Sunday, April 1, 2012

Dukinfields Mining past



Dukinfield’s Mining Past
Not to be set apart from other northern towns, Dukinfield has a very strong and proud mining tradition. The two main pits in the town were Dewsnap Basin and Astley Deep Pit. They were developed by Francis Dukinfield Astley and owned by his company the Astley Dukinfield Colliery Company. Dewsnap Pit was sunk in 1845/46 and situated opposite the Globe Lane. By 1896 Dewsnap Pit was employing three hundred and forty seven workers underground and forty eight overground.
Astley Pit was sunk in 1847, and was on a slightly bigger scale with a larger workforce of four hundred and eighty seven underground and one hundred and twenty three overground. Astley Pit held the honour of being the deepest coal mine in Britain. It was sunk to a depth of 686.5 yards or 2060 feet by the time it was properly opened. Both pits were closed around 1901 – and were closed well before their time, they were initially sunk with a view to hewing coal for a period of one hundred years, but only ended up working for forty three each. These two pits together were known as “Dukinfield Collieries”.
Mining Life
Mining life was hard; the working time of colliers was generally cramped, hot, unpleasant and back breaking whichever pit they worked in, in whatever town they lived. Not for them an easy life with the home comforts like televisions, stereos and a recliner sofa to sit on in the evenings. They worked long hours without many breaks and were often injured or laid off for long periods. In this period in Victorian Britain there was no such regard for Health and Safety the same way we have today. Accidents, cave-ins and explosions were just more or less considered the norm and just an occupational hazard that miners had to put up with. There simply wasn’t the breadth of employment choice we have today – you either worked in the mines, the mills or starved. Even so terrible accidents were a dreaded occurrence and Dukinfield wasn’t spared.
Astley Pit Disaster
In April 1874 Astley Pit suffered a dreadful accident in which fifty four men and boys lost their lives, there were eighteen survivors who were left stranded in the rubble until they were rescued. The cause of the accident was a fallen roof – caused by little pockets of gas, a very dangerous thing to happen in those times as miners worked with flame lamps that were open to the atmosphere and thus constituted a terrible hazard. It wasn’t the first accident of such a nature to happen there, a smaller explosion had occurred four years or so earlier in which nine miners lost their lives. In July of the same year “A Motion For Address” was called in Parliament by the Right Hon. Member for Stalybridge, A Mr Simpson to discuss this particular accident– and to assess whether measures for safety in collieries were sufficient and also whether the inspection system used was good enough.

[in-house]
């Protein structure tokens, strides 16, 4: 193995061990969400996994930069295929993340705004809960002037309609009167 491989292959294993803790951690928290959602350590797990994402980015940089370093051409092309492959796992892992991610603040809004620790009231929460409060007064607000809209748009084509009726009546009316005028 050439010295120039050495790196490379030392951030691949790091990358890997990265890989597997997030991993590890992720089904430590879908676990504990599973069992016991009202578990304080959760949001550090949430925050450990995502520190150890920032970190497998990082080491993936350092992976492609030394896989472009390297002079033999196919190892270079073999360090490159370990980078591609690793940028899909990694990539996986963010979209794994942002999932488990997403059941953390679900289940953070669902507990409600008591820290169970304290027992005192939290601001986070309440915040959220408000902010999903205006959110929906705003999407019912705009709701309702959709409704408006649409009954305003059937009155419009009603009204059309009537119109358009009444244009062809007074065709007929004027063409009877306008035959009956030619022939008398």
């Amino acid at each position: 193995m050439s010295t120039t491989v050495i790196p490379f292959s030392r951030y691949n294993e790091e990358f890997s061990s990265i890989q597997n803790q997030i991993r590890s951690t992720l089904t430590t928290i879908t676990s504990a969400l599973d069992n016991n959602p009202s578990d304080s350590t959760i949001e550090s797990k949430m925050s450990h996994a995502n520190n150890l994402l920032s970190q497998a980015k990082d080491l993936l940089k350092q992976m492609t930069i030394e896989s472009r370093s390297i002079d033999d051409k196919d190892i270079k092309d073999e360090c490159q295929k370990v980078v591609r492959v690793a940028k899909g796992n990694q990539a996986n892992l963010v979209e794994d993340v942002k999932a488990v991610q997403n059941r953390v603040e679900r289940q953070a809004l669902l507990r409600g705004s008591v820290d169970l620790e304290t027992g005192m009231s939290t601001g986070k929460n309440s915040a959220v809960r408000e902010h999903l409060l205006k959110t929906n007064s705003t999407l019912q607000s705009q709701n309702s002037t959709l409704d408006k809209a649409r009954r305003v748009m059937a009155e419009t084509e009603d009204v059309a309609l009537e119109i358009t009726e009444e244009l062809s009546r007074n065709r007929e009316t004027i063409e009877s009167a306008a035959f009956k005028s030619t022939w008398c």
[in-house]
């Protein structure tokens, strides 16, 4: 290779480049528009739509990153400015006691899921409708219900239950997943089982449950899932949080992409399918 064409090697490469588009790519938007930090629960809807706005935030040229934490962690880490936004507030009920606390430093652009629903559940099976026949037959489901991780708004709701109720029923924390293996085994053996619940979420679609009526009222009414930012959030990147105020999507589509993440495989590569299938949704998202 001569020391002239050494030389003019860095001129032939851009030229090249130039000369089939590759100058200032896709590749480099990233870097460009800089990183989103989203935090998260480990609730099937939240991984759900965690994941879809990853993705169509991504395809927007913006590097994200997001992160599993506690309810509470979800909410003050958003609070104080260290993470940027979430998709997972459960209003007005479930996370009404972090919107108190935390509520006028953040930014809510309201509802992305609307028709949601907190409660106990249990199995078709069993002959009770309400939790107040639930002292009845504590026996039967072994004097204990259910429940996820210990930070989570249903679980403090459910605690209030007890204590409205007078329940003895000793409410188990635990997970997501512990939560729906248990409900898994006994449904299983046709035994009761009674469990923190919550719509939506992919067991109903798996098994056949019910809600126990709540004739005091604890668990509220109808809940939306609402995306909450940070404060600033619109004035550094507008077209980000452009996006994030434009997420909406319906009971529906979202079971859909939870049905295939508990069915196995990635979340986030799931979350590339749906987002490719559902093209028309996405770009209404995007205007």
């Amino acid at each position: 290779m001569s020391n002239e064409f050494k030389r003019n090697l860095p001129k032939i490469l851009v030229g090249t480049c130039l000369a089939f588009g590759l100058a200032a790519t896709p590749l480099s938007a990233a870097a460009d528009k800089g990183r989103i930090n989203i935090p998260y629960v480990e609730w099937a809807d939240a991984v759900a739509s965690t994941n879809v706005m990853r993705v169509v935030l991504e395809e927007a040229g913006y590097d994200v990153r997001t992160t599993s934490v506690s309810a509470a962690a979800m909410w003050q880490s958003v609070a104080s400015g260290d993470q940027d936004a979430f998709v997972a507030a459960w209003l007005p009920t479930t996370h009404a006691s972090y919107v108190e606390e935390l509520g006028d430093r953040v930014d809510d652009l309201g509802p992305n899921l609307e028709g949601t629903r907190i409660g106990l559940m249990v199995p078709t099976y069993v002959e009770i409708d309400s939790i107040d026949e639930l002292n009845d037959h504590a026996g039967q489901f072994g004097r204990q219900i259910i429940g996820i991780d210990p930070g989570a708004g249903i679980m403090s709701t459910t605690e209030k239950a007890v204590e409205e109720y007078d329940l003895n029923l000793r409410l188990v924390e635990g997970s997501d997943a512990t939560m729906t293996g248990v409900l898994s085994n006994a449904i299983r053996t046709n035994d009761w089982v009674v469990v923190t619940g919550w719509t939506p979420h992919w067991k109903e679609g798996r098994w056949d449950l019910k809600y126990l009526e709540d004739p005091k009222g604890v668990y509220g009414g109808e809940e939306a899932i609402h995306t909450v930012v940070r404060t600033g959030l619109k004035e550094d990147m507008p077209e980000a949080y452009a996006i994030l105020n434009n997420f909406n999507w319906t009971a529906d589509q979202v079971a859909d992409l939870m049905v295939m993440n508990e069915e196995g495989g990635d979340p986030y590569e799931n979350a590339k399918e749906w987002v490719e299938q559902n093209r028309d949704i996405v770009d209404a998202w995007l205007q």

Three Other Accidents
Besides the two accidents already mentioned, there were three others that took place between 1855 and 1862, also in the same pit. Firstly in July 1855 four men were being wound out of the mine when they were thrown over the machinery at the top of the shaft which brings the cage up and down. Nine men were killed altogether in the incident. Secondly in March 1857 falling stone killed a worker and five years later in 1862 a similar incident killed another miner.
Dewsnap Pit Accident
Neither was Dewsnap Pit so lucky in escaping accidents either. In 1898 just three years before it’s final closure in 1901 a terrible mishap occurred involving a man named James Winterbottom – who was aged sixty three (a great age to still be working down the mines – indeed a great age to still be living in Victorian Manchester were life expectancy wasn’t much more than forty years!). Winterbottom had failed to prop the space he was working in properly. You were supposed to set three or four of these props for maximum strength and security (such as it was in those days), but because he didn’t the roof collapsed and crushed him. He had worked in the mines since he was nine years old. It was a sad and perhaps needless end to probably one of the older residents of Dukinfield at the time.
Dukinfield’s coal history came to a somewhat early and abrupt end in 1901, the mineshafts of Astley Pit were finally filled in with concrete in the 1980s and have now (like so many other sites in the industrial north)  been built over with housing estates eradicating what little there was left of them. Nevertheless, the townspeople played a big part in the history of mining and colliery, the achievements and survival of their workers in the aftermath of such terrible accidents should never be forgotten.

Mining life was hard; the working time of colliers was generally cramped, hot, unpleasant and back breaking whichever pit they worked in, in whatever town they lived. Not for them an easy life with the home comforts like televisions, stereos and a recliner sofa to sit on in the evenings.


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